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NAME: Bob Bailey
CANDIDATE FOR: Huntington City Council At-Large (At-Large candidates are elected by all Huntington voters)
HOME CITY: Huntington
HOME COUNTY: Cabell
EDUCATION: BA in Language Arts MA Physical Education Administration
CURRENT OFFICE OR OCCUPATION: Retired
OTHER WORK HISTORY: Sheriff of Cabell County 8 years, Teacher-coach 13 Years, City Council 8 years, Mayor 1 year, Cabell County Commission 24 years.
CIVIC ORGANIZATIONS: President Of Board, Tri-State Transit Authority, President of Board, Cabell County Community Services Organization, Member County Recycling Board, Elks 313, Moose Club, Veterans of the Marine Corp, American Legion, Disabled American Veterans, Veterans of Foreign Wars, Current card carrying, dues paying, member of AFSCME Retirees chapter 7 & AFL-CIO.
FAMILY: daughters, Robin Bailey and Lisa Bailey.
PERSONAL STATEMENT: l have 40 years experience in City & County Government, including many years of assisting old and new generations of citizens and government work together, with the new elected body and the Mayor, to move Huntington forward and make it even better.
1. What are your suggestions for the long-term financing of Huntington's government?
Clean up Huntington to attract more new businesses to locate here. Revamp the collection of all city fees and educate residents on the necessity and importance of them, for the growth of our city. Investigate and seek federal and state grants to help move this city forward, designated to help residents and businesses achieve their highest level of satisfaction.
2. What are the most important problems in your district (or city for mayor and at-large council candidates)?
Most importantly is for Mayor and Council to work as a team to focus on finances, street & sidewalk repairs, garbage & little pickup, especially the alleys that need attention. Transparency to the public is important and welcoming feedback, to better serve taxpayers needs.
3. Should the city bring back a curbside recycling program? If so, should it be funded with a levy vote or by expanding the county's program?
The city needs a volunteer curbside recycling program. Being a member of the county recycling board, I'm pushing hard for this to be done. I hope we can put it on a levy for a monthly fee of about $7.00. It will be on a volunteer basis and convenient to the hard working people of Huntington that want to recycle.
4. What more needs to be done to encourage new housing construction in the city?
As we rid our city of dilapidated houses, we need to show citizens our assets such as: Marshall University, excellent hospitals, outstanding police & fire departments, friendly business communities, churches of many denominations and great schools with up-to-date facilities. We want to make Huntington a city people want to settle and build their lives in.
5. How would you continue to fight the opioid epidemic? Do you support the harm reduction program?
I would continue to fight the opiod problem by education, enforcement, treatment, job training & Christian values. There are many pros and cons on Harm Reduction. The needle exchange programs needs to be upgraded in part for its benefits, such as reducing hepatitis, HIV & overdose deaths. I do support some parts of the harm reduction program for the sake of families.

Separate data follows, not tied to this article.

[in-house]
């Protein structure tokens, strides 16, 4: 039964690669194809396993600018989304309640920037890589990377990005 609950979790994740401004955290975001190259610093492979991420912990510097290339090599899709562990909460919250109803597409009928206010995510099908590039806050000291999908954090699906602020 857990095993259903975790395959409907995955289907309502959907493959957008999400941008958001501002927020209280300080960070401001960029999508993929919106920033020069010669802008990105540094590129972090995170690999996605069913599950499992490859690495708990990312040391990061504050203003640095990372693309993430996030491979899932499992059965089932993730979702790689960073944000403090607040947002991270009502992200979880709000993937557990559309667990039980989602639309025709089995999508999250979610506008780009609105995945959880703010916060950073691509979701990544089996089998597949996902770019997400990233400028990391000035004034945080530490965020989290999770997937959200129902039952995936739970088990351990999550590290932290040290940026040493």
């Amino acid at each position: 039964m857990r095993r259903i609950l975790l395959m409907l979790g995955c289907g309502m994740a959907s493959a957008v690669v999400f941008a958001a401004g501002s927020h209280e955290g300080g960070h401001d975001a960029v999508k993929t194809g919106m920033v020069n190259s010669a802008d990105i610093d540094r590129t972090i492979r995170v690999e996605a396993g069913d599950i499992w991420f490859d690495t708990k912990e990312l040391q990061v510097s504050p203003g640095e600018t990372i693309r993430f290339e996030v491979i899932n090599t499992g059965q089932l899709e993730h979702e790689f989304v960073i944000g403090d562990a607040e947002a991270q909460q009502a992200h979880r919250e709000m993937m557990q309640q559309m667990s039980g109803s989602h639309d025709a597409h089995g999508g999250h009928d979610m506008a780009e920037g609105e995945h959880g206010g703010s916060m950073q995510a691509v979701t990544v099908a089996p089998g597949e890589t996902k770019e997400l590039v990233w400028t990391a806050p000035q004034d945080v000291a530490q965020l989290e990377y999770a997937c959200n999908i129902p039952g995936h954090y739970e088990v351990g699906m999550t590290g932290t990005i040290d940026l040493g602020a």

6. What more could be done to help tear down dilapidated houses?
I think the Mayor and Council are doing a good job on demolition of dilapidated houses, but it's expensive to continue. A source of revenue will have to be found in the budget or contributions from the public and businesses. This is another area we need to seek out designated federal and state grants.
7. How will you address Huntington’s dwindling population?
Thank God for Marshall University which increases our population and team spirit. We need to show families how our city is a good place to live, raise and educate their children. We have great schools, churches, emergency responders, an art community containing the Huntington Museum of Art, Radio Museum & Railroad Museum, animal rescue groups and no kill shelters.
8. How will you continue to encourage the decrease in crime throughout the city?
We have a fine Sheriffs Department and a great Police Department in Huntington. We, as a council people, must give them the manpower and equipment to serve and protect the citizens and themselves. we must encourage good applicants to apply for the vacant positions and offer them good pay for putting their lives on the line to protect the citizens from criminal outlaws.
9. Do you think staffing levels for the city’s police and fire departments are adequate, too low or too high? If you think changes are needed, how would you accomplish those?
The staffing levels of the police and fire departments are far too low for Huntington, the second largest city in WV. We as a Council need to seek qualified applicants and offer incentives such as higher pay, good health insurance coverage and good retirement packages.
10. The state of WV government recently put all finances and purchases online for the public’s review. Do you support a similar thing happening in Huntington?
Transparency in government is a very important asset and a necessary one. The public wants to know that they have the right to know how their tax dollars and city fees are being spent. No government body can be successful if the exclude the public in their decision making process. If there is no transparence involved, citizens become distrustful of their city leaders.